“Behave yourself. Keep your head down. Stay out of his way.”
Delivered with a knowing chuckle, this was Liam Lawrence’s response when asked what advice he would give to Nottingham Forest players, now that Roy Keane has finally been confirmed as Martin O’Neill’s assistant at the City Ground.
“I think he’ll bring a bit of steel and stuff,” Lawrence added. “Sort a few players out if they need it. It’s going to be interesting to watch, isn’t it?”
The former Ireland international knows from first-hand experience just how interesting life can get around Keane, after a row with the then Sunderland manager saw the player part company with the club back in 2006.
“We did a drill in training and I wasn’t part of it,” Lawrence recalled in Dublin yesterday. “I was stood there watching in the cold. Looking back now, I think he was testing me. I sort of threw my toys out of the pram, said I was leaving and going inside. I wasn’t going to stand there and watch training. We had a big argument and I was gone that night from Sunderland and never went back.
“I spoke to (then chairman) Niall Quinn after and he said ‘Roy’s made his mind up. he doesn’t want you back.’ So that was it, I was at Stoke the next day.”
Despite that experience, Lawrence still has good things to say about having Roy Keane calling the shots on the training pitch.
“To be fair, as a coach his sessions were really good. Lots of touches on the ball, lots of football involved, so I can’t fault his coaching. Sometimes, the people skills need a little bit of working on.
“In football, there’s always fallings out with managers and coaches and staff and players. It goes on at all clubs at some point. And, to be fair, lots of managers I played under, you walk around them on eggshells, especially if you’ve performed badly, or lost.
“With Roy you’ve got to be extra careful at times.
“That’s the thing with Roy. One minute you can be having a laugh and joke with him and everything is fine. Then the next minute, something has happened and you are treading on eggshells and you don’t know what is coming next.”
Lawrence points out that this clash was years ago and that he hasn’t come across Keane since their terminal exchange of views at Sunderland. But he does believe that, with the way the game has evolved, the old school hair-trigger/hair-dryer approach to management has probably had its day.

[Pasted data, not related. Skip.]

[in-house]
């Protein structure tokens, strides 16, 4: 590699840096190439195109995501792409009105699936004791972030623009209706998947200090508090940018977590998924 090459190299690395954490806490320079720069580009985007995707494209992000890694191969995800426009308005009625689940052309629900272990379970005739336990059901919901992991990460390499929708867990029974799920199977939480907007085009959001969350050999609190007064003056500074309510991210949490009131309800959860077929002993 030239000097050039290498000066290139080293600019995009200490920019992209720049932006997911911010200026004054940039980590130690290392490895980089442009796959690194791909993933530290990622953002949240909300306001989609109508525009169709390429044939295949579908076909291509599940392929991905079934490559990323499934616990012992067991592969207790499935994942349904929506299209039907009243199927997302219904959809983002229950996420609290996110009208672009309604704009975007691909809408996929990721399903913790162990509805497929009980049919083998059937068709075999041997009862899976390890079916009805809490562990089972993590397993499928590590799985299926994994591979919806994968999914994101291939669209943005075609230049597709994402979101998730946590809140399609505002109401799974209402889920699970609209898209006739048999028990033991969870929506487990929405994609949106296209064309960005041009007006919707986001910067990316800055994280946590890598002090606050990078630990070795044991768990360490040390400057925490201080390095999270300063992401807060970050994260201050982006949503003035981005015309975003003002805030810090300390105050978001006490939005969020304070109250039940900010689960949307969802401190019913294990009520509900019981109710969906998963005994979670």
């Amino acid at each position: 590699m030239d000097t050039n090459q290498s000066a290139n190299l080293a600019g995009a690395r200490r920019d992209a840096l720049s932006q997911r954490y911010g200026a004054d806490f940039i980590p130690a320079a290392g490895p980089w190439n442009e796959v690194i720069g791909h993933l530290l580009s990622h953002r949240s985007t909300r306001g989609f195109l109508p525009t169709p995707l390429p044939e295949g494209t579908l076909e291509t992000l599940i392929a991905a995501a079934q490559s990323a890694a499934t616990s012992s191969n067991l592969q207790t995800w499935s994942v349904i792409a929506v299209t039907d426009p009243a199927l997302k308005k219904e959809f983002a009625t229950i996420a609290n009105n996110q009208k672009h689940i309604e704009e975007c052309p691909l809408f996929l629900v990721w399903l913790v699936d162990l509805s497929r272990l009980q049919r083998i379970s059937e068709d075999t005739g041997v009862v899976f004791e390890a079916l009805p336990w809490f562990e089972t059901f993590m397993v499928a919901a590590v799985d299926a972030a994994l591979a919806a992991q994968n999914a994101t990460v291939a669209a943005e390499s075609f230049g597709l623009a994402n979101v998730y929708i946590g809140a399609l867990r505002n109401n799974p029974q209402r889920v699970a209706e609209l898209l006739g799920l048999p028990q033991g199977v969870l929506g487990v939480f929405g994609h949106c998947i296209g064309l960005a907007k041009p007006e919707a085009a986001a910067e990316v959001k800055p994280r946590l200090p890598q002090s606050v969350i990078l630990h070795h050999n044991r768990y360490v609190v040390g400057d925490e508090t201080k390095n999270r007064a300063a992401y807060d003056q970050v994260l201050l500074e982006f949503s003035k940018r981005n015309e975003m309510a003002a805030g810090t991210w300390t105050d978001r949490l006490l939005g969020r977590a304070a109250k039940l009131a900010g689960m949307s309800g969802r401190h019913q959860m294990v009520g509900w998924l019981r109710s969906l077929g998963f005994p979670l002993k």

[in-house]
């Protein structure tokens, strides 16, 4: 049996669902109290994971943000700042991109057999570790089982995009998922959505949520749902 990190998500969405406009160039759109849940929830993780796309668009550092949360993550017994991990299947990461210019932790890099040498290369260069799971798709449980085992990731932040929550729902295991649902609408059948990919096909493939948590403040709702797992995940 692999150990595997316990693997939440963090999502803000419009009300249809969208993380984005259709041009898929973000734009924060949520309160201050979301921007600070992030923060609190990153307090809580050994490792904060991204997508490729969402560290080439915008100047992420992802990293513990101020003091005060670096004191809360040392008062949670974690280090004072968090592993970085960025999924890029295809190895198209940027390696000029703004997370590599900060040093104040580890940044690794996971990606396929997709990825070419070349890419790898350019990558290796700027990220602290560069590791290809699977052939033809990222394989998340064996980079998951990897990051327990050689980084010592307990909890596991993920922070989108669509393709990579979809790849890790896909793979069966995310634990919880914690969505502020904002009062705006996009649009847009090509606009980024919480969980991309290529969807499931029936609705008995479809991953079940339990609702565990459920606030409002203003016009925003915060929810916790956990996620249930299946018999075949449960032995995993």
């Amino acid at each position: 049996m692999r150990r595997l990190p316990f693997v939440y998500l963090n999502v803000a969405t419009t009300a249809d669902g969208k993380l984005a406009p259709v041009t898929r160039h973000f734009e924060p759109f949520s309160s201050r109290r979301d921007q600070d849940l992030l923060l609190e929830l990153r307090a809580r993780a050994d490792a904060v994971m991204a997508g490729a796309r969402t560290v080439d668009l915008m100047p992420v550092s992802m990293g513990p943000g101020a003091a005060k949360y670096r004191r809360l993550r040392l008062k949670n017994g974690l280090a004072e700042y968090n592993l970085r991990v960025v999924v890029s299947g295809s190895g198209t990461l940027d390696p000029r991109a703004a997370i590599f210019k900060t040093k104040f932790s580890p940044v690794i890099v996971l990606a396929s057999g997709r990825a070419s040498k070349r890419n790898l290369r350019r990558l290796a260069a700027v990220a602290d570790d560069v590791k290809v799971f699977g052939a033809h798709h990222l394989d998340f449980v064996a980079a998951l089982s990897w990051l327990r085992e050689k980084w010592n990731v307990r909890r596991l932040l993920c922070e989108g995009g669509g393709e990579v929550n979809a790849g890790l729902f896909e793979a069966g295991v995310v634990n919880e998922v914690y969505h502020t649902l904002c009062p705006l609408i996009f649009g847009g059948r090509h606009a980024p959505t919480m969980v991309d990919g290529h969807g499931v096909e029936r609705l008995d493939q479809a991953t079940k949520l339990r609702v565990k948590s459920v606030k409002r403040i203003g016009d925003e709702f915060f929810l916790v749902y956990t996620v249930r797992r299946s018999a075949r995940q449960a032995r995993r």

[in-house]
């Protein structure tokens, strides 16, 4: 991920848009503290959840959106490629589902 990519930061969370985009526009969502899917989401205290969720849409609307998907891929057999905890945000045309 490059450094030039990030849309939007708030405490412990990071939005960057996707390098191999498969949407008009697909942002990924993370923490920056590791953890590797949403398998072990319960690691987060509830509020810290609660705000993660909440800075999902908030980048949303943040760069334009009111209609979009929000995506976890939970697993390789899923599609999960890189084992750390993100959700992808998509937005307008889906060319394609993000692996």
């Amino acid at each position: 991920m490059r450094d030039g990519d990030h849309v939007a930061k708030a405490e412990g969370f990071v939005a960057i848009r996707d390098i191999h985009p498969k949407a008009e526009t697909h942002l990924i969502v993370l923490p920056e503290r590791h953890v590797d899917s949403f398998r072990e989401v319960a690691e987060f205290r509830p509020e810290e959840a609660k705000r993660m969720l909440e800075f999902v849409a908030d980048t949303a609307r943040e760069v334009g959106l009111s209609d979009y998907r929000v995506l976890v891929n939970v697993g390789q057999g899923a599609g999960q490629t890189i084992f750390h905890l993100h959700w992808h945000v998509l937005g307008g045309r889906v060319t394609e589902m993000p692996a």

“In the modern day, you’ve got to manage players,” he said. “They go on about mental health and all that, and you’ve got to keep players onside. If you’re falling out with players, it’s no good, not in today’s game. The modern-day footballer likes an arm around them, not to be shouted at. Over the last 10 years, players got a lot of power, so you can’t go ranting and raving at individuals anymore. Look at what Solksjaer has done at United by putting an arm around players and getting them back onside. He’s turned the club around. You can’t go bawling and yelling at people. You’ve got to know how to manage your players, and if he (Keane) doesn’t, it’s not going to work for him.”
Lawrence, who gained 15 senior Ireland caps under Giovanni Trapattoni, was at the Aviva Stadium to launch the Volunteer Programme for the Euro 2020 Finals games which will be staged in Dublin. Although he is retired as a player, Lawrence retains active links with the game as a media analyst with TalkSport, Sky Sports and the local radio station at Stoke.
And, naturally, as a former international, he is fervently hoping that the Irish will be guests at their own party the summer after next.
“It would be such a shame if we didn’t qualify,” he said. “The atmosphere will be unbelievable. We love our football and the Euros coming to town will be a huge thing. If we’re in it, I think it will be some carnival.”
So no pressure on Mick McCarthy then?
“He’s got one shot to do it. Everybody hopes he does because without being part of it over here, it will just have that missing feeling. It’s going to be difficult (to qualify), it always is. People say there are easy games in there but you’ve got to go win them so-called easy games. But if Mick can get the best of the younger lads, then we’ve got a chance. I think he’ll put his arm around a few players that need it. And if Declan Rice jumps on board, it will add a lot to the squad.”